Next, have participants find a partner and get to know one another by trying to guess which of their partner's items is false.
You can also do this as a group activity in which participants form groups of four or five members, then each person does a self-introduction and shares what is written on his or her card. After they have done so, the members of the group should come to a consensus on which item was not true.
After all participants finish their introductions, you may want to ask randomly which were some of the truths and the untruths. This activity will work for any size group.
This is a fun activity that can be used to help learners get acquainted or as an activity in classes on communication, presentation, or selling skills.
To get started, pass around a bag with potatoes in it and have each participant take one. After everyone has a potato, tell learners to take 3 minutes to get to know their potato well. Tell them to note unique characteristics about their potato. Once participants have had time to learn about their potatoes, have each person in turn stand, introduce herself, and tell what is unique about her potato and why she feels that makes it unique. You might also want to have her tell how her potato's unique qualities are like her. For example, "My potato has many eyes and I am constantly observing others."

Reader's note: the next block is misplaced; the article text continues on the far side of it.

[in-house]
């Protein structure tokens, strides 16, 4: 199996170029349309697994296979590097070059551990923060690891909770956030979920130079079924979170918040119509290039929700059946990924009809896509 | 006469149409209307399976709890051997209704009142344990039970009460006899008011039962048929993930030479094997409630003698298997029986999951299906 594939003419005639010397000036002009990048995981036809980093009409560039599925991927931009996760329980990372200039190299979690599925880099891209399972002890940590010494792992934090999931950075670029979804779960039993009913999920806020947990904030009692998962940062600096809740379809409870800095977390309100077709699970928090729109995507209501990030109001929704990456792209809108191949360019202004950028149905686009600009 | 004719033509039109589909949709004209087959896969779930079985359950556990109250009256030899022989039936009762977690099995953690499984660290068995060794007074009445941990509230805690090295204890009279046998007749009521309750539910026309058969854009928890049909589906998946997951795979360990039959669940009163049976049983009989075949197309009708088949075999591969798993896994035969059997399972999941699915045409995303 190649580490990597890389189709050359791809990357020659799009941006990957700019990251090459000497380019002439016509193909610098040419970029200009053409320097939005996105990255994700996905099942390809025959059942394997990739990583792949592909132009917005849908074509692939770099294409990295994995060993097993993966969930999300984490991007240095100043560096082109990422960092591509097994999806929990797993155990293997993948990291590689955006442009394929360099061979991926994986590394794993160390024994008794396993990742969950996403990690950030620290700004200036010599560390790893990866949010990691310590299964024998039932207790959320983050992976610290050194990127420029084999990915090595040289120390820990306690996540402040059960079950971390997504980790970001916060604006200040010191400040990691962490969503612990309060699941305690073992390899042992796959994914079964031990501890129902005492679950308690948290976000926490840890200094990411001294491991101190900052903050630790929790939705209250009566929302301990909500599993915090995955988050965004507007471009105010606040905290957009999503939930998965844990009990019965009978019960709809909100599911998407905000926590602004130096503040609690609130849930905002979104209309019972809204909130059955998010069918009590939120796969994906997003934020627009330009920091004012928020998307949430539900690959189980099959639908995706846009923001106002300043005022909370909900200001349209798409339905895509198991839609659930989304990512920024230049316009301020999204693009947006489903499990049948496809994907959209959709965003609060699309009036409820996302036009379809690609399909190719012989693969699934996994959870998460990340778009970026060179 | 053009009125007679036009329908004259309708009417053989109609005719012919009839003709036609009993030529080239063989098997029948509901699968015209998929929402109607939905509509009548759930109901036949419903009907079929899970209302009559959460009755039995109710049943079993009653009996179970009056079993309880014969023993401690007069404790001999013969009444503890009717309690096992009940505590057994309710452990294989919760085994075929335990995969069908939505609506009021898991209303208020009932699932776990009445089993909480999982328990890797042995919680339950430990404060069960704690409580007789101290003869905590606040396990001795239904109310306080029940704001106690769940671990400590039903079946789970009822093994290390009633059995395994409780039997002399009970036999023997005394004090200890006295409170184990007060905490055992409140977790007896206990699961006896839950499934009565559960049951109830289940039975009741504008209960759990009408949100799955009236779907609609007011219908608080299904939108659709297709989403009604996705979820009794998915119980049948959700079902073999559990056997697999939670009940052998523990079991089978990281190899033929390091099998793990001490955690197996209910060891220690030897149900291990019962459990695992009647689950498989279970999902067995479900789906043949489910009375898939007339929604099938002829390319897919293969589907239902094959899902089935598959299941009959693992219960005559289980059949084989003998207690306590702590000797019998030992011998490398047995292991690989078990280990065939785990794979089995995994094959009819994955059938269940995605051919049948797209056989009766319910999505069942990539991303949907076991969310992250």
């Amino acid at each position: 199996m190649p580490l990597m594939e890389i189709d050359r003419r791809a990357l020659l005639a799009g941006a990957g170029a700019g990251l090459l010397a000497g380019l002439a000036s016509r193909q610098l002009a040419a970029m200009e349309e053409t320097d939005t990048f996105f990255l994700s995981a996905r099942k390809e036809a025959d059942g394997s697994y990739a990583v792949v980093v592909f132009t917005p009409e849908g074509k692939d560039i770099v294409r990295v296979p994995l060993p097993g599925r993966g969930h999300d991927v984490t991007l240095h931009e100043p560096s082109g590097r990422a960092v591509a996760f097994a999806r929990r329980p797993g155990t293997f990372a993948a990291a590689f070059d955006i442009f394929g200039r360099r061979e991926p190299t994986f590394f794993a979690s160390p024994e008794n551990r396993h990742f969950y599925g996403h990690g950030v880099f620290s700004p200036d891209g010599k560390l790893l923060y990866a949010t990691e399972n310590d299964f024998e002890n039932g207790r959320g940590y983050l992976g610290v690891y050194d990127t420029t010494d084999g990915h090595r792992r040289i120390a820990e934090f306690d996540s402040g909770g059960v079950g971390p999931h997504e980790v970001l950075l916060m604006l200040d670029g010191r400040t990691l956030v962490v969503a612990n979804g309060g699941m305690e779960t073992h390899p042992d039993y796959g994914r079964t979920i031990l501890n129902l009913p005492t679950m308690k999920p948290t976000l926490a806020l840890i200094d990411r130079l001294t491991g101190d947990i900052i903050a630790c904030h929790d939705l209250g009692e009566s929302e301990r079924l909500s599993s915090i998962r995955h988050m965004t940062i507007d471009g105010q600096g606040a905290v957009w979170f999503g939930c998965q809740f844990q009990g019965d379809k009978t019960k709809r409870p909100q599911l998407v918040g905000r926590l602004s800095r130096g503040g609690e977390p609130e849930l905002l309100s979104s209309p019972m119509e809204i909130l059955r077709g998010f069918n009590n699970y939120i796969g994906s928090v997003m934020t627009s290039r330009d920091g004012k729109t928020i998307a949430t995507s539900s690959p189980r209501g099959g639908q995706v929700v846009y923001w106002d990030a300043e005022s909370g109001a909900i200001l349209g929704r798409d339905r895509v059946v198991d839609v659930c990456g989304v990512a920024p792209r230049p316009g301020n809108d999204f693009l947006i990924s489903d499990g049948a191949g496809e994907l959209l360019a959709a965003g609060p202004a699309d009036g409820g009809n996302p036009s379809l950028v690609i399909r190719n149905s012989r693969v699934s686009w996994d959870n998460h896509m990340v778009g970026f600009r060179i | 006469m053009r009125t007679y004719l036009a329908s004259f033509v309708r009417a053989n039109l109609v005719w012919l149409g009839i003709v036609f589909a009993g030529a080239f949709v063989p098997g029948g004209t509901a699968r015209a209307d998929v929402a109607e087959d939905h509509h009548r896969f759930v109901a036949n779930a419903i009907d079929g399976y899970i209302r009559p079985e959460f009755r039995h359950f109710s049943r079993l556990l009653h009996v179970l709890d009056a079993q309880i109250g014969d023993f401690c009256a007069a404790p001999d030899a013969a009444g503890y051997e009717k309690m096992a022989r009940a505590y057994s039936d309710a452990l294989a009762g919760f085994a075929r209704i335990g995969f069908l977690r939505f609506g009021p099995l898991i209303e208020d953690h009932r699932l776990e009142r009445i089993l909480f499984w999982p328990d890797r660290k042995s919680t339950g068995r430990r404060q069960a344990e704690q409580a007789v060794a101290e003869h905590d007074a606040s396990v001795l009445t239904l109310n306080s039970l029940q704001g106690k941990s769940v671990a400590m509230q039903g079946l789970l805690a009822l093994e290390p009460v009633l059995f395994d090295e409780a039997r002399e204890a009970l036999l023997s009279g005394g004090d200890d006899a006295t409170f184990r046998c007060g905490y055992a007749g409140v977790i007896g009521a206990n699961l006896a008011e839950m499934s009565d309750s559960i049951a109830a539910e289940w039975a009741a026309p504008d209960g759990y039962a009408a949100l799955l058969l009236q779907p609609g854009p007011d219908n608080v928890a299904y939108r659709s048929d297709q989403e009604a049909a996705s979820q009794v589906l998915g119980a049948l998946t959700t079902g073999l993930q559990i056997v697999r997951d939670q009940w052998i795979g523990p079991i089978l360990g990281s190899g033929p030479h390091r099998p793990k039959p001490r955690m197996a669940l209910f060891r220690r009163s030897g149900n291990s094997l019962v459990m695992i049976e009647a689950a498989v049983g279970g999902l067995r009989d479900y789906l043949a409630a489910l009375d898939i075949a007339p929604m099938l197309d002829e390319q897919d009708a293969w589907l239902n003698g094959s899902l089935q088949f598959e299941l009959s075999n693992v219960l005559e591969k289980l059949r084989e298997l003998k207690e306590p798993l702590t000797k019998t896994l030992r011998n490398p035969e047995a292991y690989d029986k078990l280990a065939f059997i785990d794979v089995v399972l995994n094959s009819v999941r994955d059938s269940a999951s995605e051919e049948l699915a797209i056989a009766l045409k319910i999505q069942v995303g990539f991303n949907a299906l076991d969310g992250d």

If using this for an activity in a class on selling, you could have participants tell the features (characteristics) and benefits of each of those features to get them used to the traditional selling model.
Tell participants that they have 10 minutes to move around the room to find one or more people who have the same birth month that they do. If someone has no matches, have them find someone with a birth month that is closest to their own. Once they find a match, they should spend the remainder of the time getting to know one another. At the end of the designated time, have participants introduce themselves to the group, tell where they work, and anything else about them that they think others should know. It is best to limit this introduction to 30 seconds in case you have a participant who enjoys talking and being the center of attention.